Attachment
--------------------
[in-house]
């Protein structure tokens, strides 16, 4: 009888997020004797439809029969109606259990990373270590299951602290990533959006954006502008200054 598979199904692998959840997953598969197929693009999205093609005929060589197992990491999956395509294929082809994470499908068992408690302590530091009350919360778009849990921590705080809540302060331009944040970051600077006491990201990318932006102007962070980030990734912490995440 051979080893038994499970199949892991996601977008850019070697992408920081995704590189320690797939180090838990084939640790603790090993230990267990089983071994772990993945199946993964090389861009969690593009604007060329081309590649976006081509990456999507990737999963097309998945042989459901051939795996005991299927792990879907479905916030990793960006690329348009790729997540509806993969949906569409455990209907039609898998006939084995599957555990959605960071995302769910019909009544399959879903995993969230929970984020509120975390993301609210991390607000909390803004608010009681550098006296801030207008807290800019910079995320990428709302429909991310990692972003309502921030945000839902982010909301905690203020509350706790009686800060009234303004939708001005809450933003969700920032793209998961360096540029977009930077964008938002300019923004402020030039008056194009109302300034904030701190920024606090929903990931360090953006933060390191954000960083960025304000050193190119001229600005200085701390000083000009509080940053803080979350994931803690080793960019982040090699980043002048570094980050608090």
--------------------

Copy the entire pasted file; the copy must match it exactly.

[in-house]
């Protein structure tokens, strides 16, 4: 009888997020004797439809029969109606259990990373270590299951602290990533959006954006502008200054 598979199904692998959840997953598969197929693009999205093609005929060589197992990491999956395509294929082809994470499908068992408690302590530091009350919360778009849990921590705080809540302060331009944040970051600077006491990201990318932006102007962070980030990734912490995440 051979080893038994499970199949892991996601977008850019070697992408920081995704590189320690797939180090838990084939640790603790090993230990267990089983071994772990993945199946993964090389861009969690593009604007060329081309590649976006081509990456999507990737999963097309998945042989459901051939795996005991299927792990879907479905916030990793960006690329348009790729997540509806993969949906569409455990209907039609898998006939084995599957555990959605960071995302769910019909009544399959879903995993969230929970984020509120975390993301609210991390607000909390803004608010009681550098006296801030207008807290800019910079995320990428709302429909991310990692972003309502921030945000839902982010909301905690203020509350706790009686800060009234303004939708001005809450933003969700920032793209998961360096540029977009930077964008938002300019923004402020030039008056194009109302300034904030701190920024606090929903990931360090953006933060390191954000960083960025304000050193190119001229600005200085701390000083000009509080940053803080979350994931803690080793960019982040090699980043002048570094980050608090």